The National Association of Corporate Directors, with the support of the Business Roundtable, an association of CEOs of leading U.S. companies, has released guidance entitled, Key Agreed Principles for Strengthening Corporate Governance. Though not aimed specifically at fund directors, the principles identify some core areas that boards, management, and shareholders agree should be the basis for good corporate governance, and should be instructive and useful to fund directors as well. The authors, including Ira Millstein and Holly Gregory and their colleagues at Weil, Gotshal & Manges LLP, hope that the document will help to improve the quality of discussion and debate about governance issues generally.
These Key Agreed Principles reflect the distillation and articulation of fundamental principles-based aspects of governance on which there appears to be broad consensus. They are intended to describe the current baseline consensus and thereby to help improve the quality of discussion and debate about governance issues that have not yet gained consensus.The document approaches the principles with a recognition that "one size does not fit all," and recommends using the principles "in thinking through and tailoring their own governance structures and practices to meet the needs of their respective communities." Again, though not aimed specifically at fund governance practices, the corporate governance principles are generally applicable, and should be considered:
- Board Responsibility for Governance: Governance structures and practices should be designed by the board to position the board to fulfill its duties effectively and efficiently.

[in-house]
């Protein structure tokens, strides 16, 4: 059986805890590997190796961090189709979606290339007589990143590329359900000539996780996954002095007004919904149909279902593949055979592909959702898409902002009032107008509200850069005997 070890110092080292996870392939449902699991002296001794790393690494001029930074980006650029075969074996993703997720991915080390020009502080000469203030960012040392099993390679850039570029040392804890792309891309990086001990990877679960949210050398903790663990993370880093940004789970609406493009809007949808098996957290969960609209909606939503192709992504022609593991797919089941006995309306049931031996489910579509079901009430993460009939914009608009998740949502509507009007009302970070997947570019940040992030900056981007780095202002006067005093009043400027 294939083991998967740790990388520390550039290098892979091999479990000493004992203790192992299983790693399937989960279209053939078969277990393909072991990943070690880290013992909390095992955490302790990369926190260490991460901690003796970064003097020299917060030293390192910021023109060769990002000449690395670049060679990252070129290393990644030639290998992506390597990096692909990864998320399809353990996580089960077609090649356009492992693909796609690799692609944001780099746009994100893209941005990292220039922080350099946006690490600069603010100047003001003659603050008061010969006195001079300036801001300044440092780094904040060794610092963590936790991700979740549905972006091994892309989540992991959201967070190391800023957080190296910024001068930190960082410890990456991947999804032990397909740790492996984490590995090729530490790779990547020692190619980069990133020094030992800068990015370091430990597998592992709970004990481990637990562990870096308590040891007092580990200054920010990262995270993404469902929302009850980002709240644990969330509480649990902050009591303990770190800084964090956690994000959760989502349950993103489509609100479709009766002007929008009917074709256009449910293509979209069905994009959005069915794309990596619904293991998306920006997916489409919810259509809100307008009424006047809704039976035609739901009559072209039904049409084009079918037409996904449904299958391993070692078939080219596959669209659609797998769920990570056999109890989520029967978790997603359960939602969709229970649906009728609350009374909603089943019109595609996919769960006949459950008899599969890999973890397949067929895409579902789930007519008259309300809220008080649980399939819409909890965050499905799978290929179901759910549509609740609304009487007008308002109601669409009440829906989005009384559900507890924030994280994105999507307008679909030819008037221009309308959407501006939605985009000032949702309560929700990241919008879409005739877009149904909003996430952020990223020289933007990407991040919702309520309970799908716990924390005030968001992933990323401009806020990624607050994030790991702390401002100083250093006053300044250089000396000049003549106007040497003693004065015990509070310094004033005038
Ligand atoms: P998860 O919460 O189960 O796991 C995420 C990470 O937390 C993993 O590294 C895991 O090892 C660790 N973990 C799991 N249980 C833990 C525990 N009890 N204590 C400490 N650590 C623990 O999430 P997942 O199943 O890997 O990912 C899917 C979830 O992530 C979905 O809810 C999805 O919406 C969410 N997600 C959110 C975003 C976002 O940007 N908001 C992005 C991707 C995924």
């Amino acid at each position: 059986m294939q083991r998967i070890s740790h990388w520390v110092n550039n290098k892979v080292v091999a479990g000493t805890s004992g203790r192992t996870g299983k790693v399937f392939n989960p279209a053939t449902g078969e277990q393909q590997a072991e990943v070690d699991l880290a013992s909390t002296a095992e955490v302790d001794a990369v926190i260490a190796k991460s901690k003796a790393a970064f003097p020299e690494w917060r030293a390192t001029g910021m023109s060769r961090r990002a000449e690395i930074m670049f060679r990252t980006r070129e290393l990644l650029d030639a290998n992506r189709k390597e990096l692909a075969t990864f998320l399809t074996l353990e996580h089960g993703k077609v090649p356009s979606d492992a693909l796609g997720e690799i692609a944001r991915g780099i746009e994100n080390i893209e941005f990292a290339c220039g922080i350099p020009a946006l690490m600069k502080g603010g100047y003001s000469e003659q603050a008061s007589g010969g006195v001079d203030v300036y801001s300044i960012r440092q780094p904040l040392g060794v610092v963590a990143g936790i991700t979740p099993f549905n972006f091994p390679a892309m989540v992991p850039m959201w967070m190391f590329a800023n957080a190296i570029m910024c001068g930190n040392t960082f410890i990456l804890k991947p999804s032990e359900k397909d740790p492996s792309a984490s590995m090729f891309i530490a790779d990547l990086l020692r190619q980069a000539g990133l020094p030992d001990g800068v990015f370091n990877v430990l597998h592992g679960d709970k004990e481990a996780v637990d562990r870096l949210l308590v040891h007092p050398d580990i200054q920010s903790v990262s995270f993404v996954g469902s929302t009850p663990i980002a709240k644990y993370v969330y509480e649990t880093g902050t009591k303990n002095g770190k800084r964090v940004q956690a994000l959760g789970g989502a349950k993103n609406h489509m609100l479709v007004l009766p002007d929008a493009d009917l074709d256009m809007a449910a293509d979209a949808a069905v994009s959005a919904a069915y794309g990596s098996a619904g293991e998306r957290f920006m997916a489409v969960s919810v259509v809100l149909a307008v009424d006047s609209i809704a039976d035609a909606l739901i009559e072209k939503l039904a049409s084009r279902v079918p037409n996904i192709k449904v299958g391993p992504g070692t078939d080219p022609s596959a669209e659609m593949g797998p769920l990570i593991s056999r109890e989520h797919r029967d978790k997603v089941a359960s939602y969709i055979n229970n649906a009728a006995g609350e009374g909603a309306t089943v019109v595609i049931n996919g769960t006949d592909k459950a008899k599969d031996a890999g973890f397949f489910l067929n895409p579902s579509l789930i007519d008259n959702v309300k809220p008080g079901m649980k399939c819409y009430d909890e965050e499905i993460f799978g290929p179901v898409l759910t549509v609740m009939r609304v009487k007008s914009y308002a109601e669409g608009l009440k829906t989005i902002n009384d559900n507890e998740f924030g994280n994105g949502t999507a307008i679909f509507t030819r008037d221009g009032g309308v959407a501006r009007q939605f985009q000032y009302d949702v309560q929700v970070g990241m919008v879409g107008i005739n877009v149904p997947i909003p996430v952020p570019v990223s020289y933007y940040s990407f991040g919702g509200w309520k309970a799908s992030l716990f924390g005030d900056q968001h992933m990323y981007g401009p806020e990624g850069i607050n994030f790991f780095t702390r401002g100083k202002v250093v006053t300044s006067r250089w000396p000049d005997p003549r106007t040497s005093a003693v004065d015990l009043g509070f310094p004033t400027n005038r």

- Corporate Governance Transparency: Governance structures and practices should be transparent— and transparency is more important than strictly following any particular set of best practice recommendations.
- Director Competency & Commitment: Governance structures and practices should be designed to ensure the competency and commitment of directors.
- Board Accountability & Objectivity: Governance structures and practices should be designed to ensure the accountability of the board to shareholders and the objectivity of board decisions.
- Independent Board Leadership: Governance structures and practices should be designed to provide some form of leadership for the board distinct from management.
- Integrity, Ethics & Responsibility: Governance structures and practices should be designed to promote an appropriate corporate culture of integrity, ethics, and corporate social responsibility.
- Attention to Information, Agenda & Strategy: Governance structures and practices should be designed to support the board in determining its own priorities, resultant agenda, and information needs and to assist the board in focusing on strategy (and associated risks).
- Protection Against Board Entrenchment: Governance structures and practices should encourage the board to refresh itself.
- Shareholder Input in Director Selection: Governance structures and practices should be designed to encourage meaningful shareholder involvement in the selection of directors.
- Shareholder Communications: Governance structures and practices should be designed to encourage communication with shareholders.